The American War

Jonathan Neale, The American War: Vietnam 1960-1975 (Bookmarks: 2001, $25 paperback) now republished as part of Howard Zinn’s People’s History series as A People’s History of the Vietnam War (New Press: 2003, $35.95 hardcover).

“That’s what I can’t get out of my head - the bodies… all those bodies. Back then we didn’t give a shit about the dead Vietnamese. It was like: “Hey, they’re just gooks, don’t mean nothin’.” You got so cold you didn’t even blink. You could even joke about it… It’s not like that now. You can’t just put it out of your mind. Now I carry those bodies around every fucking day. It’s a heavy load, man, a heavy fucking load.”
- former GI John Hendricks in 1985
The Vietnam War (or “American War” as it is known in Vietnam) was one of the great atrocities of the twentieth century. Over two million Vietnamese and 58,000 Americans died in war that included chemical weapons, massacres of whole villages and ended in famine and dictatorship. But it was also a time of great heroism. The United States, the world’s largest military power was forced to flee with its tail between its legs as it was outwitted by peasant guerrillas, lost control of its own army was threatened by massive civil unrest at home. Vietnam was the last time the US has used a standing army in war, and its shadow hangs over every American imperial policy from Colombia to Iraq.
Jonathon Neale is highly qualified to take on the subject. Now an organizer of the Genoa Social Forum, Neale was an anti-war activist at a black college in the American south during the war. The book is his attempt to document the successes and failures of that movement for activists today. This is reflected in his writing style: he is very close to his subject matter, making the book intimate and moving. You feel like Neale is sitting you down and looking you in the eye, telling you what he thinks you need to know about the war so you can help stop it happening again. In simple but gripping language, Neale weaves a complex argument around oral testimony from soldiers, peasants, students and protesters.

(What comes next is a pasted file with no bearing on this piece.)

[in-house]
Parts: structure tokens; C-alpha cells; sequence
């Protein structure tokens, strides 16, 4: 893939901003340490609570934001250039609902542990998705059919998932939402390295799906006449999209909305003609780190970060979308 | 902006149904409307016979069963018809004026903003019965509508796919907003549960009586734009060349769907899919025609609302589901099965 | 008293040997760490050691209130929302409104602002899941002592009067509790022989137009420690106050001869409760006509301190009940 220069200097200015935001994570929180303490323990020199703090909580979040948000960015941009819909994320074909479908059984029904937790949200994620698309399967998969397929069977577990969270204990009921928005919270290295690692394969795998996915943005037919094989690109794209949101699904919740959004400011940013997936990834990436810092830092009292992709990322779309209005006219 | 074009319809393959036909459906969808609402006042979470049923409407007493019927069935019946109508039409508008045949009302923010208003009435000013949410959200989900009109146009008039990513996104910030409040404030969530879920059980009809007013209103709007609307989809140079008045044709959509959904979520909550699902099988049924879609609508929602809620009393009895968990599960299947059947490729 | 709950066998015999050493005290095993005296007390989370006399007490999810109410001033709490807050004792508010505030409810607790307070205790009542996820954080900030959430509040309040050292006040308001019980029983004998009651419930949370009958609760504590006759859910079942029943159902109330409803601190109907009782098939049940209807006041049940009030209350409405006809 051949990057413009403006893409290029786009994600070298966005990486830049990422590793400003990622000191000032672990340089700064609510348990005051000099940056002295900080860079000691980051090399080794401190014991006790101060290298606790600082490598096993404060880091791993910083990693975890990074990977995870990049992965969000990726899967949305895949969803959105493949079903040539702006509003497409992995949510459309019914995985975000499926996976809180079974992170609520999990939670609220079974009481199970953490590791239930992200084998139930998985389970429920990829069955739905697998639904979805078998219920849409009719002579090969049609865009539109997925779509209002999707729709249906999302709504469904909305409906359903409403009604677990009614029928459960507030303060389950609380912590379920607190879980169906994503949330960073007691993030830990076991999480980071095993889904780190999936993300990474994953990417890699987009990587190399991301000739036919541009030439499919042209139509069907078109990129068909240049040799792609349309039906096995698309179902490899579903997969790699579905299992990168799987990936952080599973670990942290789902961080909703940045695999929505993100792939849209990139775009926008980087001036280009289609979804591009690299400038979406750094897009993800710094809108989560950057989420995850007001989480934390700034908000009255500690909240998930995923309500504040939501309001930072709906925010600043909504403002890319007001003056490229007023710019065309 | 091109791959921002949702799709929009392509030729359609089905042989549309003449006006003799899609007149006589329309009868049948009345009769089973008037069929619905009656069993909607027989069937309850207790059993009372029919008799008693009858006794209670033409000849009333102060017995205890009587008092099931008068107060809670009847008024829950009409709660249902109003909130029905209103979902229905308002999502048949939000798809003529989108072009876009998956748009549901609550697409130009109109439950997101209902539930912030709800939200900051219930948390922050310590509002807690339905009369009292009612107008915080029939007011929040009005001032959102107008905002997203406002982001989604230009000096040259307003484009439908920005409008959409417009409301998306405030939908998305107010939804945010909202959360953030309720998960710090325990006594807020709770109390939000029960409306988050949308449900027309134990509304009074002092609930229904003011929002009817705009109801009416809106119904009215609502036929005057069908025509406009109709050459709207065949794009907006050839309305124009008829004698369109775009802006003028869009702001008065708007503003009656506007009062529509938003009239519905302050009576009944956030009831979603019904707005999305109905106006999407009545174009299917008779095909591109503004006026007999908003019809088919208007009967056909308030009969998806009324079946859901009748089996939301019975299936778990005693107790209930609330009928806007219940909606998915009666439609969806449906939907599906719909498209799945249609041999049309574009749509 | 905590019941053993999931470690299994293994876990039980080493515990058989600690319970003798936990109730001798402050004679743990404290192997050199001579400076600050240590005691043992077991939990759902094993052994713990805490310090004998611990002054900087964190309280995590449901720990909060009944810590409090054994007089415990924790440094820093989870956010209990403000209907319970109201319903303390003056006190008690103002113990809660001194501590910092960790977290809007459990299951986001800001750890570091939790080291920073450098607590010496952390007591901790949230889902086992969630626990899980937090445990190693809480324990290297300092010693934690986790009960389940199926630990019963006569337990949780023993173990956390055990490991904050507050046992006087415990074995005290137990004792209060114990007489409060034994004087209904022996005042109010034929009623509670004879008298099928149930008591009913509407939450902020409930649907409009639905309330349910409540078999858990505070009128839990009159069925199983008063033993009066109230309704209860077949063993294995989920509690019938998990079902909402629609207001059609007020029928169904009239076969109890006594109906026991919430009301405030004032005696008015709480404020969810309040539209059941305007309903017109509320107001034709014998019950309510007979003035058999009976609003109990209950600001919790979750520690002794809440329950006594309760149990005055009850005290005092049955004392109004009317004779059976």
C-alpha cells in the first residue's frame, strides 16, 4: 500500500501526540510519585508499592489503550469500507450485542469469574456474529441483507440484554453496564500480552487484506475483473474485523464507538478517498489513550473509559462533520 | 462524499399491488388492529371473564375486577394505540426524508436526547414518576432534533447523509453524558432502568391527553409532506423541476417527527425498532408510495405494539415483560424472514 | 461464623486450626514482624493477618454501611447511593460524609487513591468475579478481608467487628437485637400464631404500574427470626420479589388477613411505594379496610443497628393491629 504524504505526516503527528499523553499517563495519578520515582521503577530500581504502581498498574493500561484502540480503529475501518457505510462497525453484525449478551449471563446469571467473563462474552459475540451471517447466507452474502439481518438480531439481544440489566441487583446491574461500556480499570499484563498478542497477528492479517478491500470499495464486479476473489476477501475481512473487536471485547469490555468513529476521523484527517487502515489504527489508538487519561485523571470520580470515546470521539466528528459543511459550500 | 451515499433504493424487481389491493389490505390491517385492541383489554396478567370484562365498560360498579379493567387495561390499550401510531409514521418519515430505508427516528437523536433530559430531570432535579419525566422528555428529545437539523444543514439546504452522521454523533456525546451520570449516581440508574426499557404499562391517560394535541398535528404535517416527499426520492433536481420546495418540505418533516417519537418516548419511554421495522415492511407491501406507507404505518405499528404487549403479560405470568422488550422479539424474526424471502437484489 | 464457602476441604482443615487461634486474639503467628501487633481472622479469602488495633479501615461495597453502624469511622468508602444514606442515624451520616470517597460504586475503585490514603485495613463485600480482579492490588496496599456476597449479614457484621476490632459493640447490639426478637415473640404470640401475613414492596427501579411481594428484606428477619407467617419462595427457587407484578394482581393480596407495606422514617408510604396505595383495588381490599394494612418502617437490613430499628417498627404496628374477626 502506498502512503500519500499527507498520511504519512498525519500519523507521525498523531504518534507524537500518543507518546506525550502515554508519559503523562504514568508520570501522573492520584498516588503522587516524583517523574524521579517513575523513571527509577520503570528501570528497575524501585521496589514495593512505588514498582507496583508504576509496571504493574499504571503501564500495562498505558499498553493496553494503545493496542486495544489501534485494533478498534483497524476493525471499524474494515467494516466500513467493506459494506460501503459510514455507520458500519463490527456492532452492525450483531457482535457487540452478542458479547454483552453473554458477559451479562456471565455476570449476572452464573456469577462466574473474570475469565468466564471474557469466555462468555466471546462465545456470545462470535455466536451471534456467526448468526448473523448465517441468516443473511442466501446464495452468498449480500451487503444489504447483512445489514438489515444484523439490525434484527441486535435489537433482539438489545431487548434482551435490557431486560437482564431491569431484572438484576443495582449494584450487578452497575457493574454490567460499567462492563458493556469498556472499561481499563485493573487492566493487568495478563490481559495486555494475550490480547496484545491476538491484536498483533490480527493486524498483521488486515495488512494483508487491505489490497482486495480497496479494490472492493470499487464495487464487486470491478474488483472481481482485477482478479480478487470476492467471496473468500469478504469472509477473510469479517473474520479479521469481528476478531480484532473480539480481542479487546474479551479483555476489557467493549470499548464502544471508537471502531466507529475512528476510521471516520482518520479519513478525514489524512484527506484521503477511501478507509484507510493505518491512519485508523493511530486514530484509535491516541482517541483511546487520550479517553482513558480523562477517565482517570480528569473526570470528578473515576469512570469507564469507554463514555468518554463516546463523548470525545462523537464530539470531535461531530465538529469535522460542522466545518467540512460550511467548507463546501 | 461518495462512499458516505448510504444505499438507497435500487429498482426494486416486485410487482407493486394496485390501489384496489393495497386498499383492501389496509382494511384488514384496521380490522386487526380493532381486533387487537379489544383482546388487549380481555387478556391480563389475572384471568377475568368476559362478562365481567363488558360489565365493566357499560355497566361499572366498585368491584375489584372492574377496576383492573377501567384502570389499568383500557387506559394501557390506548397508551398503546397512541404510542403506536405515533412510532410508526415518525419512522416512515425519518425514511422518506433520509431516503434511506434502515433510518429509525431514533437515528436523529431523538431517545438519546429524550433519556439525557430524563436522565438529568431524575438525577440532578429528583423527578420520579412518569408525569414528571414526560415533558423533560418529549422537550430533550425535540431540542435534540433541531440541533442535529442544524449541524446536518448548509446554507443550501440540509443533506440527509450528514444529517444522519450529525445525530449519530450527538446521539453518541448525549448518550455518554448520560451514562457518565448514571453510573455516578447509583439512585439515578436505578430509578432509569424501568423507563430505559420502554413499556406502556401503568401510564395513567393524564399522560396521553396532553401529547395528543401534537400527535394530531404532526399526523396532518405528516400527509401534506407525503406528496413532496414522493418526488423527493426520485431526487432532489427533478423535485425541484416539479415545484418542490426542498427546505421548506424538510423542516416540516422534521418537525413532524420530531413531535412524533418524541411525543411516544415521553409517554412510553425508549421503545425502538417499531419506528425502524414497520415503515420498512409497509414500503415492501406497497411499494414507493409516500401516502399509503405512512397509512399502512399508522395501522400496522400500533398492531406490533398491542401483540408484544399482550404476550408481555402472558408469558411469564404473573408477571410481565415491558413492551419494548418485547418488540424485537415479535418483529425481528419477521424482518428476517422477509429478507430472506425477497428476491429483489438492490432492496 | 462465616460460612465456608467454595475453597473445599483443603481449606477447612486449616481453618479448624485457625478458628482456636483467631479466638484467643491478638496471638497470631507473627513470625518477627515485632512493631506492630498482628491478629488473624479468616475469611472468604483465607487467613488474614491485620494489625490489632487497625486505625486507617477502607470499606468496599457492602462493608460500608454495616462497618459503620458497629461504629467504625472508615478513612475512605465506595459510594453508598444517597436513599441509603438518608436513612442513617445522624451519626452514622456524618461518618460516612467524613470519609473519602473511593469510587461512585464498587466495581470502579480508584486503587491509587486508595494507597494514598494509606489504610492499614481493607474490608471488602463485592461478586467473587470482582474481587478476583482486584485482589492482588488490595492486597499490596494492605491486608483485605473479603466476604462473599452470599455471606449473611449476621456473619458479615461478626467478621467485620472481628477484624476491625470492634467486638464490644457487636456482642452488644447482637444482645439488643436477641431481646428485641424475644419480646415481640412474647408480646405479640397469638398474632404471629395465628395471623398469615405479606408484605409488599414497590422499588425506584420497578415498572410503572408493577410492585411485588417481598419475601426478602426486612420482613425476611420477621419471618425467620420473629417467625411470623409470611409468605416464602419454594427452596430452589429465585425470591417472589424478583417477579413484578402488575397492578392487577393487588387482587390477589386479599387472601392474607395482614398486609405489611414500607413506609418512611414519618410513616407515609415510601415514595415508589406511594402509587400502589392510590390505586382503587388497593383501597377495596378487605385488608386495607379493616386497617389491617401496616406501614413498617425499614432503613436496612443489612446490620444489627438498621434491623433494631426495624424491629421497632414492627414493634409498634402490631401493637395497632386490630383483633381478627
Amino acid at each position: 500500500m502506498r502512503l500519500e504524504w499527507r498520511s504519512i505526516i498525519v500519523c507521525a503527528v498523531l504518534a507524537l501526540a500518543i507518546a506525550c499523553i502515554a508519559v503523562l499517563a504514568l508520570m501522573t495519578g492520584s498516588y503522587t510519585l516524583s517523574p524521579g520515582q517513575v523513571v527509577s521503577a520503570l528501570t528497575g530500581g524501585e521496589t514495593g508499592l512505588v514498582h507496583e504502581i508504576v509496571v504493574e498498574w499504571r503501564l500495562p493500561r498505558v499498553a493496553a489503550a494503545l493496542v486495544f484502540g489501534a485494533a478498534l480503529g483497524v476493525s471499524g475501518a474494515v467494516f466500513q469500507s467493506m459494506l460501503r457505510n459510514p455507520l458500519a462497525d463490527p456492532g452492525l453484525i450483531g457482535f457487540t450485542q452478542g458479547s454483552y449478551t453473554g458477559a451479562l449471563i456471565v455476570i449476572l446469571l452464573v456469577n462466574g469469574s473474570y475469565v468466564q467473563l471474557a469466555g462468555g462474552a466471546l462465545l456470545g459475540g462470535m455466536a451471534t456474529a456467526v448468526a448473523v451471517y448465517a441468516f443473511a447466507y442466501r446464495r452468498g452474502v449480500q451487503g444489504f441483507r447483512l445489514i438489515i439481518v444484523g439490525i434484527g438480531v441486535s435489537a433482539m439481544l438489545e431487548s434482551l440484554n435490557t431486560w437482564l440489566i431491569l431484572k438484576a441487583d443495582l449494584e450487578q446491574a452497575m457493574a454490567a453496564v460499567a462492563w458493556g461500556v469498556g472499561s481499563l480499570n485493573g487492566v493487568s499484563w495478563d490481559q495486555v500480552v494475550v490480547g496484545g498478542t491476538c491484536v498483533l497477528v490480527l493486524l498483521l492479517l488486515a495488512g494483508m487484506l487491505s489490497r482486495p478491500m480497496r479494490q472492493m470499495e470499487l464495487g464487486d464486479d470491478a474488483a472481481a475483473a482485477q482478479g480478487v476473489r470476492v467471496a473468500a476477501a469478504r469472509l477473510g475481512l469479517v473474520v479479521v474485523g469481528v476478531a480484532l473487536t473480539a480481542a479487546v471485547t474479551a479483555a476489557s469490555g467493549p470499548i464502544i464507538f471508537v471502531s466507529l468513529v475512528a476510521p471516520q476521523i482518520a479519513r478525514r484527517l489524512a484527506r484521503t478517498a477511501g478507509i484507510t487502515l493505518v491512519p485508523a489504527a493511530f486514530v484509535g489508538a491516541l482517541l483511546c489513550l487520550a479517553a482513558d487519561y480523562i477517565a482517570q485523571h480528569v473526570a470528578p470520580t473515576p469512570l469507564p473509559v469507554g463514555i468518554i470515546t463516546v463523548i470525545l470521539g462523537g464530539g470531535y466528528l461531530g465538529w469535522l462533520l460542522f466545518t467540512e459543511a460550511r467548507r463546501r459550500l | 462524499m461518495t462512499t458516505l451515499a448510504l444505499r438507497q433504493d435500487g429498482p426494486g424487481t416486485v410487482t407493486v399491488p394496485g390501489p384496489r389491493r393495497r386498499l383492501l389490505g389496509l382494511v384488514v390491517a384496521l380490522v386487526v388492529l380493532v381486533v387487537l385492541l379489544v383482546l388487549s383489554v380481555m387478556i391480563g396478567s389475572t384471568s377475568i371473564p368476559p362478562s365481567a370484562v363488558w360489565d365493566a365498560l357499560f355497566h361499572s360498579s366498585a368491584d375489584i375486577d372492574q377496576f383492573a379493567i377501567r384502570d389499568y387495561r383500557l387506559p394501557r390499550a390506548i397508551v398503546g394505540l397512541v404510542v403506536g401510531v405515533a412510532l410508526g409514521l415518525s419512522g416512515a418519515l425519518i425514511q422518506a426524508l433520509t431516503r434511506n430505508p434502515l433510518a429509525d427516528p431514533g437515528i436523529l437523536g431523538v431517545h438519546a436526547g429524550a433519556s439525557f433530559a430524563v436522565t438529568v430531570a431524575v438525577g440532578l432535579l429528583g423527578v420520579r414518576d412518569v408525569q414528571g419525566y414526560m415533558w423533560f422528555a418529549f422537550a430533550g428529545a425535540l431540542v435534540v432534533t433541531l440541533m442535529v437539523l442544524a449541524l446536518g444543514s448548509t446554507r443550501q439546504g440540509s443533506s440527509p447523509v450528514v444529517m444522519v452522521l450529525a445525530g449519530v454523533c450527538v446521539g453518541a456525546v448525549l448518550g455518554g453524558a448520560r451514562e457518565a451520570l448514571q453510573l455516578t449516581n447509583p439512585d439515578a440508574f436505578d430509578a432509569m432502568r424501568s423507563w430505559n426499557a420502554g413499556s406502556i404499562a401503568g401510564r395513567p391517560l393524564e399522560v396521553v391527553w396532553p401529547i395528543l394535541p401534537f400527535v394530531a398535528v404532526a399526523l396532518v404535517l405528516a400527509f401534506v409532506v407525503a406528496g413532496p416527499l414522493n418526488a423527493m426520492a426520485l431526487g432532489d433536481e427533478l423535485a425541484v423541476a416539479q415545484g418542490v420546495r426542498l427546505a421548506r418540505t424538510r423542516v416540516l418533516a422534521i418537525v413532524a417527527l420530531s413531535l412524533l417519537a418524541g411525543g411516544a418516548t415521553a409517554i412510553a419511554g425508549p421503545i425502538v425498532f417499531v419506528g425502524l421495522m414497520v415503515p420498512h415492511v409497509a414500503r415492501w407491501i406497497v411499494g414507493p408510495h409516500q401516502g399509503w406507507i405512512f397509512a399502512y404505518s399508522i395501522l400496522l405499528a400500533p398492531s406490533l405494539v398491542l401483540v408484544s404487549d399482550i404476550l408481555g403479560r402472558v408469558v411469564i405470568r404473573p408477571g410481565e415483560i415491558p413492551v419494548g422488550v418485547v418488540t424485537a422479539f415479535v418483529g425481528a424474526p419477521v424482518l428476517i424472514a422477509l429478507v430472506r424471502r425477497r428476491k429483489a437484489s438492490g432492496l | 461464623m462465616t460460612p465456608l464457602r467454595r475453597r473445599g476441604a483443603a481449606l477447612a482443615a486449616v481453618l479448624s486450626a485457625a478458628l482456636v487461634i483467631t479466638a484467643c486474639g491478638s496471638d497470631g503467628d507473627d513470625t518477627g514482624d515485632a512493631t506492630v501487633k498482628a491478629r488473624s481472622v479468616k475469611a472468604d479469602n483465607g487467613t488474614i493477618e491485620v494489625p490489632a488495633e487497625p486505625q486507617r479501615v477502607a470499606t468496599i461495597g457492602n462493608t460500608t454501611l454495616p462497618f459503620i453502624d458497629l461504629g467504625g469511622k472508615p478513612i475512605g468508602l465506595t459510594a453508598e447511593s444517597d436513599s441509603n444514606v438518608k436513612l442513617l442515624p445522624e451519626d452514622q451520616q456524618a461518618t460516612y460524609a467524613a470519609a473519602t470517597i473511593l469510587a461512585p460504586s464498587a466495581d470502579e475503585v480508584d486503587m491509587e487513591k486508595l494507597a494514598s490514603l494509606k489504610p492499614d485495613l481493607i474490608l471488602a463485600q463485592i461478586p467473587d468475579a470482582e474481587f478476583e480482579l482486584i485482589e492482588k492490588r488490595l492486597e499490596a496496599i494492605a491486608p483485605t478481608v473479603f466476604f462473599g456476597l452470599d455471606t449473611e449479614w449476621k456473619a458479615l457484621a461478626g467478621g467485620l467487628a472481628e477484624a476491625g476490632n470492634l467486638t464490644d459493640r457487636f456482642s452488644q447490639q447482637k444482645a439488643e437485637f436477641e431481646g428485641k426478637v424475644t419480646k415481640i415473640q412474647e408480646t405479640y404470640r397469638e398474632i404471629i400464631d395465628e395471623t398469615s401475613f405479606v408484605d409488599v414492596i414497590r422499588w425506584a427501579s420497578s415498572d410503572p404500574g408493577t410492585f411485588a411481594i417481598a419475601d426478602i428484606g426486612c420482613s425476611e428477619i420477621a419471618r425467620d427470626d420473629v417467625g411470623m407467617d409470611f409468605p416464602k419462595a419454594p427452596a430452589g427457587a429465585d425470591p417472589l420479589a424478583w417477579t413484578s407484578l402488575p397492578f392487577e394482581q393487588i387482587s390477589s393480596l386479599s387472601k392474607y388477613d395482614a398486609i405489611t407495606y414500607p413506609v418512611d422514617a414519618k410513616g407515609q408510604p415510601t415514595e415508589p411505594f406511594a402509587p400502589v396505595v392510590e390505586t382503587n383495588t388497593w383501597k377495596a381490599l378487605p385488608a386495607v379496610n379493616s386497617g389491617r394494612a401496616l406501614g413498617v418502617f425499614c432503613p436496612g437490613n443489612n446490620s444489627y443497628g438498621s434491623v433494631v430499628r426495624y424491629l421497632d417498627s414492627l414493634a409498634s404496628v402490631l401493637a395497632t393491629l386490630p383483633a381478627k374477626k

“This is a short history of [the] war from the point of view of the peasants and GIs who fought it,” he declares in the introduction. As he relates first-hand accounts of atrocities committed by American soldiers, he never loses sight of the human trapped in the machine. Neale is not moralistic when he asks how this happened. Instead, he soberly maps the chain of events that led from boardrooms in Washington to massacre at My Lai: the strategic importance of Vietnam in the Cold War; the mass popularity of the Nationalist regime; an enemy hidden in jungles and underground tunnels. This left the US with only one strategy: attrition. Kill so many Vietnamese that they give up. The only way to measure success was to count bodies and reward slaughter. Everyone was the enemy; the Vietnamese were not human. Whole villages were leveled, women raped, children mowed down by machine-gun fire, napalm, Agent Orange. All this was propelled by the logic of the system. And as people slowly discovered what was happening in Vietnam, they began to turn against the system itself.